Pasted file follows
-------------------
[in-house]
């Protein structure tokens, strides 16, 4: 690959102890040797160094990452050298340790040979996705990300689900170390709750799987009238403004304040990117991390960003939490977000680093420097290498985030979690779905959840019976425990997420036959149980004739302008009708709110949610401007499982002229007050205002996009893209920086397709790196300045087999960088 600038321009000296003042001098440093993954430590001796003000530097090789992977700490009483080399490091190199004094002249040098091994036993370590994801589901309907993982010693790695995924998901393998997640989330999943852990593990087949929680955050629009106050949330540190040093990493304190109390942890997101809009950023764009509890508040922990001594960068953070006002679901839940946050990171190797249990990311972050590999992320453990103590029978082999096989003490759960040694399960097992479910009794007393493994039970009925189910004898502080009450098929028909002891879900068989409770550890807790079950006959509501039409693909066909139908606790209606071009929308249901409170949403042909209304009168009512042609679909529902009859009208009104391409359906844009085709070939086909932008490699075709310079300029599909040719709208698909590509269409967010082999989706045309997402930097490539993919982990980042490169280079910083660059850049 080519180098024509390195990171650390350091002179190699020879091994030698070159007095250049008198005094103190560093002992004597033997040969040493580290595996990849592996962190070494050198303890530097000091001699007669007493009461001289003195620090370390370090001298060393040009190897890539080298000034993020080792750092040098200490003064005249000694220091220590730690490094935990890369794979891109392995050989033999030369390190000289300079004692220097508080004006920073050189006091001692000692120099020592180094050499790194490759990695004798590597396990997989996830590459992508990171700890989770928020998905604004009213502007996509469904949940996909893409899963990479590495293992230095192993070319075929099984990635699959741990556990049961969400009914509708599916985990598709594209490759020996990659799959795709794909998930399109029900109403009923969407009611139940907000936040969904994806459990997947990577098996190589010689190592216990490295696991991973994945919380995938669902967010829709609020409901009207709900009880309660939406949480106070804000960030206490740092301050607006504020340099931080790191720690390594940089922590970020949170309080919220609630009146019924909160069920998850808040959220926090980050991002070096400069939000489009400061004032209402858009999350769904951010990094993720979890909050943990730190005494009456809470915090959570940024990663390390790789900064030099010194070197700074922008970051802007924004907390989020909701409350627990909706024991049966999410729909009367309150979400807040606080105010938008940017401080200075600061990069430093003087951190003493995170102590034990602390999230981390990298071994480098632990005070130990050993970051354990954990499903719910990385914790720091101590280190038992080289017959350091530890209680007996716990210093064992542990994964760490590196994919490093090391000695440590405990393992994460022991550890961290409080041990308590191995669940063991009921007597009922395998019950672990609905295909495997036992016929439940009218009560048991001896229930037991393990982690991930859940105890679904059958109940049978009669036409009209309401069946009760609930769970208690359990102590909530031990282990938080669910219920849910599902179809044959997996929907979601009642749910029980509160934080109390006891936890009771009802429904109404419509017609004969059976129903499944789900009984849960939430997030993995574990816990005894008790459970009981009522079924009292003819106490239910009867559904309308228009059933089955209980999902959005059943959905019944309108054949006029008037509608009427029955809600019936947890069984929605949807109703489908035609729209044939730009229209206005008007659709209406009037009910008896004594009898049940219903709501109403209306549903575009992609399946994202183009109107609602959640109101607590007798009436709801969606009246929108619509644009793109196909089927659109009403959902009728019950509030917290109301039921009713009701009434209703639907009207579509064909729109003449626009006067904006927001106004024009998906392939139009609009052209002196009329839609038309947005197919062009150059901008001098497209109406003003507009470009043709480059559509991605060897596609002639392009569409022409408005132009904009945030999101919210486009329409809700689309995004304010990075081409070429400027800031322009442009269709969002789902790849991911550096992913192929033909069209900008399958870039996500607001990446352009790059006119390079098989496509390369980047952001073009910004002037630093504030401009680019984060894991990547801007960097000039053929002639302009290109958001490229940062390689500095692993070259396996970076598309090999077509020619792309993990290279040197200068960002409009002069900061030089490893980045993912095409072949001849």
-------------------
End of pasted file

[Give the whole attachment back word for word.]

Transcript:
[in-house]
């Protein structure tokens, strides 16, 4: 690959102890040797160094990452050298340790040979996705990300689900170390709750799987009238403004304040990117991390960003939490977000680093420097290498985030979690779905959840019976425990997420036959149980004739302008009708709110949610401007499982002229007050205002996009893209920086397709790196300045087999960088 600038321009000296003042001098440093993954430590001796003000530097090789992977700490009483080399490091190199004094002249040098091994036993370590994801589901309907993982010693790695995924998901393998997640989330999943852990593990087949929680955050629009106050949330540190040093990493304190109390942890997101809009950023764009509890508040922990001594960068953070006002679901839940946050990171190797249990990311972050590999992320453990103590029978082999096989003490759960040694399960097992479910009794007393493994039970009925189910004898502080009450098929028909002891879900068989409770550890807790079950006959509501039409693909066909139908606790209606071009929308249901409170949403042909209304009168009512042609679909529902009859009208009104391409359906844009085709070939086909932008490699075709310079300029599909040719709208698909590509269409967010082999989706045309997402930097490539993919982990980042490169280079910083660059850049 080519180098024509390195990171650390350091002179190699020879091994030698070159007095250049008198005094103190560093002992004597033997040969040493580290595996990849592996962190070494050198303890530097000091001699007669007493009461001289003195620090370390370090001298060393040009190897890539080298000034993020080792750092040098200490003064005249000694220091220590730690490094935990890369794979891109392995050989033999030369390190000289300079004692220097508080004006920073050189006091001692000692120099020592180094050499790194490759990695004798590597396990997989996830590459992508990171700890989770928020998905604004009213502007996509469904949940996909893409899963990479590495293992230095192993070319075929099984990635699959741990556990049961969400009914509708599916985990598709594209490759020996990659799959795709794909998930399109029900109403009923969407009611139940907000936040969904994806459990997947990577098996190589010689190592216990490295696991991973994945919380995938669902967010829709609020409901009207709900009880309660939406949480106070804000960030206490740092301050607006504020340099931080790191720690390594940089922590970020949170309080919220609630009146019924909160069920998850808040959220926090980050991002070096400069939000489009400061004032209402858009999350769904951010990094993720979890909050943990730190005494009456809470915090959570940024990663390390790789900064030099010194070197700074922008970051802007924004907390989020909701409350627990909706024991049966999410729909009367309150979400807040606080105010938008940017401080200075600061990069430093003087951190003493995170102590034990602390999230981390990298071994480098632990005070130990050993970051354990954990499903719910990385914790720091101590280190038992080289017959350091530890209680007996716990210093064992542990994964760490590196994919490093090391000695440590405990393992994460022991550890961290409080041990308590191995669940063991009921007597009922395998019950672990609905295909495997036992016929439940009218009560048991001896229930037991393990982690991930859940105890679904059958109940049978009669036409009209309401069946009760609930769970208690359990102590909530031990282990938080669910219920849910599902179809044959997996929907979601009642749910029980509160934080109390006891936890009771009802429904109404419509017609004969059976129903499944789900009984849960939430997030993995574990816990005894008790459970009981009522079924009292003819106490239910009867559904309308228009059933089955209980999902959005059943959905019944309108054949006029008037509608009427029955809600019936947890069984929605949807109703489908035609729209044939730009229209206005008007659709209406009037009910008896004594009898049940219903709501109403209306549903575009992609399946994202183009109107609602959640109101607590007798009436709801969606009246929108619509644009793109196909089927659109009403959902009728019950509030917290109301039921009713009701009434209703639907009207579509064909729109003449626009006067904006927001106004024009998906392939139009609009052209002196009329839609038309947005197919062009150059901008001098497209109406003003507009470009043709480059559509991605060897596609002639392009569409022409408005132009904009945030999101919210486009329409809700689309995004304010990075081409070429400027800031322009442009269709969002789902790849991911550096992913192929033909069209900008399958870039996500607001990446352009790059006119390079098989496509390369980047952001073009910004002037630093504030401009680019984060894991990547801007960097000039053929002639302009290109958001490229940062390689500095692993070259396996970076598309090999077509020619792309993990290279040197200068960002409009002069900061030089490893980045993912095409072949001849």